A haven of peace and quietude | Sunday Observer
Arankele Monastery

A haven of peace and quietude

9 July, 2023
The abode where Arahant Maliyadeva dwelt
The abode where Arahant Maliyadeva dwelt

According to history, Arankele is a famous forest monastery where the last Arahant of Ceylon, Arahant Maliyadeva dwelt together with 12,000 other Arahants.

This monastery is at Godalavillage, Kumbukwewa in the Ganewatta Divisional Secretariat division in the Kurunegala district. You have to take the Kurunegala-Dambulla road to Ibbagamuwa and from there the Madagalla road, get off at the Godagala junction and proceed through the Hipawwaa village and reach the site.

The monastery had been the austere abode of a sect of recluse bhikkhus who had been attracted to the site because of its isolation and seclusion. Today, it is an archaeological site containing the ruins of the ancient forest monastery.

History records that King Saddhatissa, brother of King Dutugemunu constructed a monastery complex and offered to the Maha Sanga. There are evidence to say that various constructions had been done at the site during the reigns of King Jettatissa, King Mahasen and King Dhathusena too.

After the end of the Anuradhapura kingdom, this site had been covered with jungle for a long time. In 1922, the Department of Archaeology identified it as a historical site and conserved it.

Then Commissioner of Archaeology H.C.P. Bell had conducted research on the site in 1890.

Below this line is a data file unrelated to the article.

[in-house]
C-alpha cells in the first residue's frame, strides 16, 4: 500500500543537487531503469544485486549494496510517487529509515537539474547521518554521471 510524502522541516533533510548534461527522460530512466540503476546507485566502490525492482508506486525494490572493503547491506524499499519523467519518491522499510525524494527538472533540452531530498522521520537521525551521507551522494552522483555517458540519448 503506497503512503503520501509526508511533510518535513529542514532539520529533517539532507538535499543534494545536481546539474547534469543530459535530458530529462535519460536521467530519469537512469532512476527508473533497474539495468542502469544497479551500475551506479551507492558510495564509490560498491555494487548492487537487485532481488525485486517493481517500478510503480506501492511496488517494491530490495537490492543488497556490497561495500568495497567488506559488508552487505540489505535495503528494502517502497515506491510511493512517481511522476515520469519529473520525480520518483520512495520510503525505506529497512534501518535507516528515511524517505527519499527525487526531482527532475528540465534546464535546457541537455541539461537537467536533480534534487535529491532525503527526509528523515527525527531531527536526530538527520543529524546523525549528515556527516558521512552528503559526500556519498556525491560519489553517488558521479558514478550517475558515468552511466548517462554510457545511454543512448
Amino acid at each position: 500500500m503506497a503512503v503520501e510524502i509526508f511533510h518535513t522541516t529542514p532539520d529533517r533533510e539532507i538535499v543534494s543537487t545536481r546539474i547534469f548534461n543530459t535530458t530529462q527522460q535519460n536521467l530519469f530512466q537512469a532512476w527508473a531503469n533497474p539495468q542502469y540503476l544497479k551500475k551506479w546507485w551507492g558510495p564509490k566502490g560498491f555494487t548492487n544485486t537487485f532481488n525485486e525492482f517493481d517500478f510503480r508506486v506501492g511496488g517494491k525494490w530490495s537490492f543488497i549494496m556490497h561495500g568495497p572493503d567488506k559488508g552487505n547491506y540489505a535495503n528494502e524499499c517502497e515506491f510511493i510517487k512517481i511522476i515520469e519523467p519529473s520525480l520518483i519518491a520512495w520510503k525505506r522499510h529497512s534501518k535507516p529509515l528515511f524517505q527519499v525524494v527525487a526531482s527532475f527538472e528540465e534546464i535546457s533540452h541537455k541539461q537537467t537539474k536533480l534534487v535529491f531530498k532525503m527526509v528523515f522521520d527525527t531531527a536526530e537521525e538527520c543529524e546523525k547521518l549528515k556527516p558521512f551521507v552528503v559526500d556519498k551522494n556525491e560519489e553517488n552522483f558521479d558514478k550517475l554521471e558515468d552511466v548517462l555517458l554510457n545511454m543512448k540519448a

The significance of the Arankele monastery is its tranquility and how the natural formation of caves has been used for the hermit lifestyle of the bhikkhus. It was evident in the existence of meditation halls, stone faced double platform structures. Scholars believe that they were used for meditation, ceremonies and teaching.

The building at the entrance of the Arankele site has been identified as a “Jantagara” or “hot water bath” which is 100 feet in length and 60 feet in breadth. Among the other ruins that have been identified are meditating promenades, ponds and winding pathways. The main promenade (sakmanmaluwa -walking path) is 2,100 feet long.

Four streams run across this promenade. Four stone bridges have been constructed at these places. Some of these ambulatories are believed to have been roofed. These paths rise in an easy gradient - sometimes a few steps at a time.

These were the paths that once were walked upon by Arahants in deep meditation. Circular roundabouts paved with stones can be seen at some places. These roundabouts were built so that the Arahants walking in deep meditation may not collide with one another.

A worker of the Archaeological Department showed us three ancient wells believed to have been dug by the Arahants themselves. They are still in use by meditating bhikkhus of the monastery.

There are also vestiges of grinding stones that had been used to prepare herbal medicines.

If a Dayaka wants to meet a bhikkhus engaged in meditation, there is a building for the purpose. It is called “Sammuka Lena”(Meeting cave) which is a 15 x 15 feet building.

Buildings are surrounded by water troughs believed to keep the interior of the building cool.

There are three bathing ponds of which only one is completely restored.

According to an inscription at the Anuradhapura museum, kings had helped the monasteries. King Nissankamalla (1187 A.D. -1196 A.D.) had very often provided alms to the bhikkhus of the monastery

The cave where Arahant Maliyadeva dwelt is a three roomed abode. The entrance was through a wooden door. Each room contained a window opening to the front and a stone slab bed. This was his abode surrounded by the forest, wild animals, birds, reptiles and insects.

Ven. Udubaddawe Dhammathiloka Thera, Chief incumbent of Maveedalupotha Siri Sugatha Senasuna is the present head of the Arankele monastery.